Julian Barnes on Memory and Imagination

An extract from Nothing to be Frightened of
Julian Barnes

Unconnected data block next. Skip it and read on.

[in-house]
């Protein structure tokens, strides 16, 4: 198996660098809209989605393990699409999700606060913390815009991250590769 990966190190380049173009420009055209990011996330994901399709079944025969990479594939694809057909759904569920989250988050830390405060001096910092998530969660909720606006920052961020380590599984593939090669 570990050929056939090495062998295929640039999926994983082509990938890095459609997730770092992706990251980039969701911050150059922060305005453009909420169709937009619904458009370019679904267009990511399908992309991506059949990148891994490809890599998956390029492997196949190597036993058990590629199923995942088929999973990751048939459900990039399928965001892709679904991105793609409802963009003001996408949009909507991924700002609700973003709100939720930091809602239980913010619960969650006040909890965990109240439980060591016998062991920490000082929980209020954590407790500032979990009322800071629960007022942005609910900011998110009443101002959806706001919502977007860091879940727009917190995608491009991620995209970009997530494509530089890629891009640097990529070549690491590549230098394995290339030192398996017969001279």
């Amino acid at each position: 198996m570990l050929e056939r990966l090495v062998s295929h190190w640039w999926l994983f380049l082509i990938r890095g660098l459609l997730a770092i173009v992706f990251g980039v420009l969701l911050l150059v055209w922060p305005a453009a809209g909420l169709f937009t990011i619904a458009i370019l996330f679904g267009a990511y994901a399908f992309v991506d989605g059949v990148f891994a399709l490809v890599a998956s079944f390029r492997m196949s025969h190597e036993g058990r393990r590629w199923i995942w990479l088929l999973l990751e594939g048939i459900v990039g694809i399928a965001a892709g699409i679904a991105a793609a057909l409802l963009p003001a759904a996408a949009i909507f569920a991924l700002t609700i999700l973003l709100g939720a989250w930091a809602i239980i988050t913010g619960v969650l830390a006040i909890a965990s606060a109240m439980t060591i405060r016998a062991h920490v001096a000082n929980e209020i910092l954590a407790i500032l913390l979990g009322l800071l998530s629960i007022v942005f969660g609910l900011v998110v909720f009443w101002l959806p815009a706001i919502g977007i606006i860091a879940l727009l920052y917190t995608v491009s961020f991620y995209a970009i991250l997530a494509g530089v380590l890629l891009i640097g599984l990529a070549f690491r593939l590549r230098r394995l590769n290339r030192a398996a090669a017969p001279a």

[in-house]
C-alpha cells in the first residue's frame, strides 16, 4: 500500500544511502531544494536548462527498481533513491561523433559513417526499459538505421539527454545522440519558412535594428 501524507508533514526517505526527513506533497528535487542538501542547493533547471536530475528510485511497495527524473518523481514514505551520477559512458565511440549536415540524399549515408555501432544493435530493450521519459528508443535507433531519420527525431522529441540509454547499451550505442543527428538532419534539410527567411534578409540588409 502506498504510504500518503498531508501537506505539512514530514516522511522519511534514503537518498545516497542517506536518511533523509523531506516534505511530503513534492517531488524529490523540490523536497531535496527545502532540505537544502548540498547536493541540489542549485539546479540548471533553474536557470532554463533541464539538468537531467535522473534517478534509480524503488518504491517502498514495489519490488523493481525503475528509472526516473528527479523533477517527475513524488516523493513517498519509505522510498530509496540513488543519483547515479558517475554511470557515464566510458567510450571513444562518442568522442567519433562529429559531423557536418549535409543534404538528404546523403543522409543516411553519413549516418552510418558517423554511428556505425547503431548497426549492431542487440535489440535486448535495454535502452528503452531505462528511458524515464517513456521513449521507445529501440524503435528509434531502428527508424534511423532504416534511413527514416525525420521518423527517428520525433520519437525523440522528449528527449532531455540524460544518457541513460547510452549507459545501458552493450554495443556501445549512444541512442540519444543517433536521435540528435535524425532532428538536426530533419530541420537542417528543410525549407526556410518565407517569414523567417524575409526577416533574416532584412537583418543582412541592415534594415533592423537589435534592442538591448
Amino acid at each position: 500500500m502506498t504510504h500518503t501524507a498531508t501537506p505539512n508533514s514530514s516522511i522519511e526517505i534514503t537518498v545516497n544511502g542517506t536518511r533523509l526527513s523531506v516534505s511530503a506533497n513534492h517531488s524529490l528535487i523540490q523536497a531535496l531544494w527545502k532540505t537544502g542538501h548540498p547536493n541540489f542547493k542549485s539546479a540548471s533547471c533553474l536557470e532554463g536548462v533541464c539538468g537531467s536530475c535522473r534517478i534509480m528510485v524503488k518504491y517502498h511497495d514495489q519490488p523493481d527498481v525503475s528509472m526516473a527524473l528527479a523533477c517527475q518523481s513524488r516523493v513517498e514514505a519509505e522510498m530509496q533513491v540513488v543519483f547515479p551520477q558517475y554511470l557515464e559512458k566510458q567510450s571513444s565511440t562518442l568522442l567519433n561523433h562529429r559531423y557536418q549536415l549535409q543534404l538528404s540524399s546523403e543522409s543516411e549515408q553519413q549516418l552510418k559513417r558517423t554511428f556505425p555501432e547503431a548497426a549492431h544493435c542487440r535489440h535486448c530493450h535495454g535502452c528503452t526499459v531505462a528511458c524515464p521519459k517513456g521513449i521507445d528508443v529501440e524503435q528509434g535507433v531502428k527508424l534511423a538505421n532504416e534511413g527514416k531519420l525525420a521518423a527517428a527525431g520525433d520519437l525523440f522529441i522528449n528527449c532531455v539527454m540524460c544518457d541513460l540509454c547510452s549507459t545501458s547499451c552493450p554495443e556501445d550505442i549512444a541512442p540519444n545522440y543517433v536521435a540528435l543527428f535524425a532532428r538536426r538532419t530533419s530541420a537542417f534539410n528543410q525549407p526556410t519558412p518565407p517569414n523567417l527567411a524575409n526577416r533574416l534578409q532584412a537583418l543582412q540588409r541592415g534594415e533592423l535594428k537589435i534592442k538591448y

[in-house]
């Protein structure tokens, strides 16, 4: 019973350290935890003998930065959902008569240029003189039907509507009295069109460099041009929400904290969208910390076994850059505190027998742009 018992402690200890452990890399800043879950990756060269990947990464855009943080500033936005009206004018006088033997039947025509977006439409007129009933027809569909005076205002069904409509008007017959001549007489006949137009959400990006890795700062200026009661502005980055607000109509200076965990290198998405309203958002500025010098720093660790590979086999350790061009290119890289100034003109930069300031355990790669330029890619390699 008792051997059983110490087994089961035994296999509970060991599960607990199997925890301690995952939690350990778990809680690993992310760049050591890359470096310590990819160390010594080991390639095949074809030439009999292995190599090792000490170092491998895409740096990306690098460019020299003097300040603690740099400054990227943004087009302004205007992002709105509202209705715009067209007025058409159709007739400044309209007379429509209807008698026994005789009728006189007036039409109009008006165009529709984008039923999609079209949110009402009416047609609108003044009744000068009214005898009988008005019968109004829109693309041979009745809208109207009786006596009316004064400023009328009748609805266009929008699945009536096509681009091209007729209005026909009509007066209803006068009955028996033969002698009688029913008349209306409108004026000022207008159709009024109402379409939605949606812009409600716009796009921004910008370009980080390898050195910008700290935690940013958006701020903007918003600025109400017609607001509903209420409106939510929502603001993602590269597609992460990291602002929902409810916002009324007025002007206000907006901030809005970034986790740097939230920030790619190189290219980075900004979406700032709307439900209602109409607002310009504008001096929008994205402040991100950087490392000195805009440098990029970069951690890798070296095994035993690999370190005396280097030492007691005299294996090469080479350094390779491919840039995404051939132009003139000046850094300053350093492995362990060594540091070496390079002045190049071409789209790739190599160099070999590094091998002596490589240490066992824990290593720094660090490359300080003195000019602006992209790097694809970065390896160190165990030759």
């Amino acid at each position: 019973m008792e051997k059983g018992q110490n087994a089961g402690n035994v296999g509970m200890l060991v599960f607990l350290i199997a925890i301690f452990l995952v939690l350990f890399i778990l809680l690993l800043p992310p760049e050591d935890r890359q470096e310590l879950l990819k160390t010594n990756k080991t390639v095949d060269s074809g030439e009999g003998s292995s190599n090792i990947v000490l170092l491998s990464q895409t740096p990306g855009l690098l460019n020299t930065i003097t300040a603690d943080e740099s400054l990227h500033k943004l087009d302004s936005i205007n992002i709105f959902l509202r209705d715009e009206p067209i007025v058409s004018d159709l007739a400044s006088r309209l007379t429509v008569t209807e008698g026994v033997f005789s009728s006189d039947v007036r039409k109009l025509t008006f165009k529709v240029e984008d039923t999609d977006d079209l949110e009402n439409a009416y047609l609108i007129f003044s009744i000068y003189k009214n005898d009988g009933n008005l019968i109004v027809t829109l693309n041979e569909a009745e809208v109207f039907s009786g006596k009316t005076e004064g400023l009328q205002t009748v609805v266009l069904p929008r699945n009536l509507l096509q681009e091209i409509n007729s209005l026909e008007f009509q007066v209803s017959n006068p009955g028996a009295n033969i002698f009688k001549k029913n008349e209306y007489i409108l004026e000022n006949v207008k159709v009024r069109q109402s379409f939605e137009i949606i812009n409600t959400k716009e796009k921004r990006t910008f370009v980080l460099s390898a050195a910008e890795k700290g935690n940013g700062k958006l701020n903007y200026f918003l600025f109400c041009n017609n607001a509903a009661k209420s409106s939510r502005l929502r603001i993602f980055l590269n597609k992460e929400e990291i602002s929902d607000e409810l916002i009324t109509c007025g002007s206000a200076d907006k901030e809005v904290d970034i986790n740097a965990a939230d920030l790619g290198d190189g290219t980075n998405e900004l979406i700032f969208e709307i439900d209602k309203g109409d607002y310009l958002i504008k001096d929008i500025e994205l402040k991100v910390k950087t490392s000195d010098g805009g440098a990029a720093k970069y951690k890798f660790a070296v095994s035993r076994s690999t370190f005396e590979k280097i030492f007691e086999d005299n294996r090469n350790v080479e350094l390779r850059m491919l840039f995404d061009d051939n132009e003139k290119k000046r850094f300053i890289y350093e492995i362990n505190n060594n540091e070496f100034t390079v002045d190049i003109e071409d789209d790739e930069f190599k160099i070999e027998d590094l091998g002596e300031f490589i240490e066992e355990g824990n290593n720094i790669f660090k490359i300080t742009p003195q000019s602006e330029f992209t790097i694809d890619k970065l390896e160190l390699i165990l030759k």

Maud Newton has quoted a passage from Julian Barnes' Nothing to be Frightened of: 'For the young — and especially the young writer — memory and imagination are quite distinct, and of different categories. In a typical first novel, there will be moments of unmediated memory (typically, that unforgettable sexual embarrassment), moments where the imagination has worked to transfigure a memory (perhaps that chapter in which the protagonist learns some lesson about life, whereas in the original the novelist-to-be failed to learn anything), and moments when, to the writer’s astonishment, the imagination catches a sudden upcurrent and the weightless, wonderful soaring that is the basis for the fiction delightingly happens.' [Read More]